(CNN) - It was the poster child for outside spending the last two elections cycles, but so far in the 2014 midterms, American Crossroads has been relatively quiet.
That apparently ends now.
The pro-GOP outside group confirms to CNN that it will spend around $10 million to run ads in four crucial U.S. Senate races in Alaska, Arkansas, Colorado and North Carolina. If the Republicans win back those four Democratic held seats plus two more this November, they would regain control of the Senate.
The group, co-founded and steered by Karl Rove, says it will spend more than $3.5 million in North Carolina, where first-term Democratic Sen. Kay Hagan faces a challenging re-election against state House Speaker Thom Tills. The spots will start May 20th and run intermittently through the end of August. Crossroads will shell out more than $2.8 million to run spots from June through August in Colorado, where first-term Democratic Sen. Mark Udall faces a tough GOP challenge from Rep. Cory Gardner.
Crossroads says it will spend more than $1.7 million starting next month in Arkansas, where two-term Democratic Sen. Mark Pyror could face a rough re-election against GOP freshman Rep. Tom Cotton. And in Alaska, where Democratic Sen. Mark Begich will have a fight on his hands as he runs for a second term, the group will shell out $1.8 million to run ads.
A Crossroads official describes the new effort as an "initial" buy. The spending is divided between American Crossroads, the super PAC, and Crossroads GPS, the non-profit 501c4.
Last week the group reserved more than $5 million in ad time in Alaska from September 8 through October 26.
After the January 2010 "Citizens United" Supreme Court ruling that removed legal barriers preventing corporations and unions from spending unlimited sums on federal elections, which opened the flood gates to outside groups, Crossroads became a major player in campaign politics. The group spent around $70 million in the 2010 midterms and $175 million in the 2012 cycle.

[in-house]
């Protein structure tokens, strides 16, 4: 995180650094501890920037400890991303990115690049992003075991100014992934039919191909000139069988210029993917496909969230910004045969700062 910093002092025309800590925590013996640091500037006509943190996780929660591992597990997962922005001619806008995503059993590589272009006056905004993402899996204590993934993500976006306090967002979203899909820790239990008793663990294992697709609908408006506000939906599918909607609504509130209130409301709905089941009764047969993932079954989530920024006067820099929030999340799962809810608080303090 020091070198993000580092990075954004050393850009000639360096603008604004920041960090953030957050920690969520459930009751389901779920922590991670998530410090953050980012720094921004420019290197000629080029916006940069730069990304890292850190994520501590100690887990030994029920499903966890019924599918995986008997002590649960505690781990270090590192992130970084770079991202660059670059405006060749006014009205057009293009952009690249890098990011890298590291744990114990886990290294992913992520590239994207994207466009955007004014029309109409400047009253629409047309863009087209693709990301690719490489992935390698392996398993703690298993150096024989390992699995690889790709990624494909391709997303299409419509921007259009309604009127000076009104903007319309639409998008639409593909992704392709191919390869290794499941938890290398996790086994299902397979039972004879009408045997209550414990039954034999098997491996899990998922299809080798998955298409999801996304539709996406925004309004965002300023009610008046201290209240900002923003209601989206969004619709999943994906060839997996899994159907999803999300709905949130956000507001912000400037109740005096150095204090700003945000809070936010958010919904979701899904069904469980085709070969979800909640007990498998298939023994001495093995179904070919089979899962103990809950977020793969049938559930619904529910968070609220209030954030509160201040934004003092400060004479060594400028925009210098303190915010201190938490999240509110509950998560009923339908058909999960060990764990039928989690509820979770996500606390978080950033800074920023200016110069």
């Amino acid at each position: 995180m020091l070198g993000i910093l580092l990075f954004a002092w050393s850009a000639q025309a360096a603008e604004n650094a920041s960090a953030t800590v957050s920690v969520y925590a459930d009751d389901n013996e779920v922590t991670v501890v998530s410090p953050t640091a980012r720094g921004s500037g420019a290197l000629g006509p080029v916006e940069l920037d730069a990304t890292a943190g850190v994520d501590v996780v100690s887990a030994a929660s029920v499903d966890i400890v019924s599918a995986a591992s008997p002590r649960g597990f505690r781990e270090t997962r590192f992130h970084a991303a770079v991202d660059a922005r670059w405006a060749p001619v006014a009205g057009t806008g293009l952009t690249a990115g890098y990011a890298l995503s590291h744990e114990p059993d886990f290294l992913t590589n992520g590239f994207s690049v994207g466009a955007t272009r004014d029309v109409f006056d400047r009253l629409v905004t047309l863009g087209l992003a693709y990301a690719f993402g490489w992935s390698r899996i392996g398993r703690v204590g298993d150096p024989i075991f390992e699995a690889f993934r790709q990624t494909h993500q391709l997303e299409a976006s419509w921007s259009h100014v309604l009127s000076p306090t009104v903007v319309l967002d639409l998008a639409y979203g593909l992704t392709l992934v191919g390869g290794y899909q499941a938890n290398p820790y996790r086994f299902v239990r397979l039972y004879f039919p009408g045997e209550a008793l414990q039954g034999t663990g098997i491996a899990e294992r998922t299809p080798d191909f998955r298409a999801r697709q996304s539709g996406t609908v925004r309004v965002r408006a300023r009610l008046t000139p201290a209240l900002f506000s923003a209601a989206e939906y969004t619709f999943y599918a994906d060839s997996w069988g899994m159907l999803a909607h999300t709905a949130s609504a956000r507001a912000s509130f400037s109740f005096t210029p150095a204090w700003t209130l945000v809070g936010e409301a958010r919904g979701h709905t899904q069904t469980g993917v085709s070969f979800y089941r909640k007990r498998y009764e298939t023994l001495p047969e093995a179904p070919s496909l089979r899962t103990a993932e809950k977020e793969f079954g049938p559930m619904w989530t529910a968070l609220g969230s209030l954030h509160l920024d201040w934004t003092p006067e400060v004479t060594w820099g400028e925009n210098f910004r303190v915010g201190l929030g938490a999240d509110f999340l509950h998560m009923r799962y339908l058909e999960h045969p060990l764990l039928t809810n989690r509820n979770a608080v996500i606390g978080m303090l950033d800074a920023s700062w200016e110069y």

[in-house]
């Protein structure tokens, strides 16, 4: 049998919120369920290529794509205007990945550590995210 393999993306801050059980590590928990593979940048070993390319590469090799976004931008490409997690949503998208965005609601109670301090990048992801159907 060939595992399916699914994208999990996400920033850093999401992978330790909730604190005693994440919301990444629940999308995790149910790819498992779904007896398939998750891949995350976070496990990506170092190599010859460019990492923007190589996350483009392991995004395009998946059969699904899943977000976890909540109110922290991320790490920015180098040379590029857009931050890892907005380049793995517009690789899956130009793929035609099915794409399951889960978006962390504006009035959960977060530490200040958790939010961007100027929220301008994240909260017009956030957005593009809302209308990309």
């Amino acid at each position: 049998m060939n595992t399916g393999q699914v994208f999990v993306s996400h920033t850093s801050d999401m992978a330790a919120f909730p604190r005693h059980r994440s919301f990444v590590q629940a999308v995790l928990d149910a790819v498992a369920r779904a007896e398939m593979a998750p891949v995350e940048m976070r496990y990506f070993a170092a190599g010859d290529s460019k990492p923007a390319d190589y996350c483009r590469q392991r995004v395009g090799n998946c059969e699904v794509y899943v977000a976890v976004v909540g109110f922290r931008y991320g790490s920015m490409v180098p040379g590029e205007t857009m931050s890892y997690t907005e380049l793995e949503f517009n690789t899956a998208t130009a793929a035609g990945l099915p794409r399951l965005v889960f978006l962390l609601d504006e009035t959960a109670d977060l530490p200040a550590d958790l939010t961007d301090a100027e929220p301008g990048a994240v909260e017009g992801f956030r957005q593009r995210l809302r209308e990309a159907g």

But Crossroads went through a dry spell after the 2012 elections, following disappointment by Republicans over President Barack Obama's re-election.
So far this cycle the group has spent around $700,000 in New Hampshire to criticize Democratic incumbent Sen. Jeanne Shaheen (who could also face a challenging re-election) over her support of the health care law. It went up with spots in support of former Alaska Attorney General Dan Sullivan, considered the establishment favorite in that state's GOP Senate primary battle. And it shelled out nearly $2 million in recent weeks to back Tillis in North Carolina, in his Senate primary over a bunch of more conservative rivals.
But that's paled in comparison to what the pro-GOP Americans for Prosperity has spent to run commercials. That group, backed by the deep pockets of the billionaire industrialists David and Charles Koch, has spent more than $35 million so far this cycle. And the top spender among pro-Democratic outside groups, the Senate Majority PAC, has spent more than $11.1 million to run spots.